Brazil Table of Contents
The "imperial science" period lasted from 1808, when the seat of the Portuguese crown moved to Rio de Janeiro because of the Napoleonic Wars, until the beginning of the republican period in 1889. The first higher education schools--a military academy in Rio de Janeiro, two medical schools, and two law schools--were created in the first years of the "imperial science" period, and a few scientific institutions started to appear. The search for new mineral riches and the effort to adapt agricultural products known in Europe and other regions to Brazil led to the creation of the first botanical gardens and mineralogical collections.
Brazil became independent formally in 1822 and enjoyed a period of political stability between 1840 and 1889, during the reign of Emperor Pedro II (1840-89). New scientific institutions were created in this post-independence period, such as the Museum of Natural History, the Astronomical Observatory of Rio de Janeiro, and the Imperial Geological Commission. Foreign scientists were invited to head these institutions, and Pedro II himself was very active not only in creating Brazilian institutions but also in supporting science in Europe. The kind of science being developed in Brazil in those years, although similar to that being developed in Europe, was not subject to the same standards of quality as its European model. The main economic activity in Brazil was the production of coffee for the international market, based on slave labor. After the 1850s, slave labor was replaced gradually by European and Japanese immigrants, and a domestic market for food, textiles, and other basic products started to develop.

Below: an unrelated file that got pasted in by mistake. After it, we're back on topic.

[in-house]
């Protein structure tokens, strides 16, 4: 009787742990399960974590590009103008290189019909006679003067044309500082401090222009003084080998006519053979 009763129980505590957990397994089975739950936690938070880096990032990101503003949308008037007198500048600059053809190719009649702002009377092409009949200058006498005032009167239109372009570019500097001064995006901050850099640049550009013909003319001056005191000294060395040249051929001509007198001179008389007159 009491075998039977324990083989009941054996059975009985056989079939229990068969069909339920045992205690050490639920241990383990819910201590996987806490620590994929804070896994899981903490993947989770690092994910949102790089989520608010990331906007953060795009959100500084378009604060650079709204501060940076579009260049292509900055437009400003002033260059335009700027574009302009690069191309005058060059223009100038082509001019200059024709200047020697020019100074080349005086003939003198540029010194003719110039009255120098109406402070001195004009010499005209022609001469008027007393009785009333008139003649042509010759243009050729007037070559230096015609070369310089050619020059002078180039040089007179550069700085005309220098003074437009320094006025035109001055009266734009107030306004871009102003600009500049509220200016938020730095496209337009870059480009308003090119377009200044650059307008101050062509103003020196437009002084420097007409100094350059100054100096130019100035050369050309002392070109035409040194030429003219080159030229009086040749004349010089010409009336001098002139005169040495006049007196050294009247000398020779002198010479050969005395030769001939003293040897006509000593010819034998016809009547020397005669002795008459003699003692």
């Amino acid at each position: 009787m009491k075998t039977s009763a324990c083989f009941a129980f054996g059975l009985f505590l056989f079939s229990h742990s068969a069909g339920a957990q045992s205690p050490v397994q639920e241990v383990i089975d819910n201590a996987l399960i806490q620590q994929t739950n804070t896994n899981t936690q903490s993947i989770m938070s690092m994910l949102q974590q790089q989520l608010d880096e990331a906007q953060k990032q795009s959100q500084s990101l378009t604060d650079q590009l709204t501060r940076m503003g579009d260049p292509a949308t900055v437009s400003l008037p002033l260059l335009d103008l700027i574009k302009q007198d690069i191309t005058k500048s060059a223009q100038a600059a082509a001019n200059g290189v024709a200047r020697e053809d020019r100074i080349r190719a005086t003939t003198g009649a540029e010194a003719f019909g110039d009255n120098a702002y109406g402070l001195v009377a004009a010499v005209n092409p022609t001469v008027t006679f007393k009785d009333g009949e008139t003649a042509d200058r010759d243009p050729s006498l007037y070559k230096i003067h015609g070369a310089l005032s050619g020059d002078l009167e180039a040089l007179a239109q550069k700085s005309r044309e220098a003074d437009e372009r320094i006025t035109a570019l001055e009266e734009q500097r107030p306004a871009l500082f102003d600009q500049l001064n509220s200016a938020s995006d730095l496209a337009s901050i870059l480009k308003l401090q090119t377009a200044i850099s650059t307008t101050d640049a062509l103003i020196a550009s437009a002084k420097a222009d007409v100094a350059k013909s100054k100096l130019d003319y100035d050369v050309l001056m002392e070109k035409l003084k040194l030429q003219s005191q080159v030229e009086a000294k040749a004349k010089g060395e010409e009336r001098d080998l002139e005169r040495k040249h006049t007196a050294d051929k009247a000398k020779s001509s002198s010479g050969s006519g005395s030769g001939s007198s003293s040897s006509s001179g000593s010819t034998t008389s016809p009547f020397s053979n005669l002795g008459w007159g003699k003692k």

The "applied science in agriculture and health" period covers the first decades of the republic, from 1889 to the mid-1930s. As a republic, Brazil became more decentralized. The country's economic pole shifted gradually to São Paulo State--the center of coffee production and the destination of massive European immigration, second only to Buenos Aires in Latin America. Most of the new higher education and research institutions in those years were created in the city of São Paulo. They addressed the two main areas of concern in those years: public health, particularly the sanitation of the country's main port cities, Santos and Rio de Janeiro; and agricultural research. The main São Paulo State institutions from those years were the Agronomic Institute of Campinas (Instituto Agronômico de Campinas), the Biological Institute for Animal Protection (Instituto Biológico de Defesa Animal), the Butantan Institute (Instituto Butantan) for snake-venom research, the Geological Commission of São Paulo State (Comissão Geológica do Estado de São Paulo), and the Vaccine Institute (Instituto Vacinogênico). Also during this period, the scientific professions expanded and tried to find their place in the modernization of Brazilian society.
The most significant scientific institution in this period, however, was the Manguinhos Institute (Instituto Manguinhos), now the Oswaldo Cruz Foundation (Fundação Oswaldo Cruz) in Rio de Janeiro. This institute played a central role in the control of tropical diseases, such as yellow fever, malaria, and parasitic diseases. It developed important research lines in zoological fields such as helminthology (worms) and entomology (insects), and its researchers were the first to identify the full etiology of Chagas' disease. The Manguinhos Institute provided the link between Brazilian researchers and the international scientific community. Most of Brazil's leading scientists in human biology, public health, and related fields were trained there. The Manguinhos Institute's success is attributed to the ability of its leadership to combine a clear sense of short-term objectives with a commitment to the values of scholarship and research.
Data as of April 1997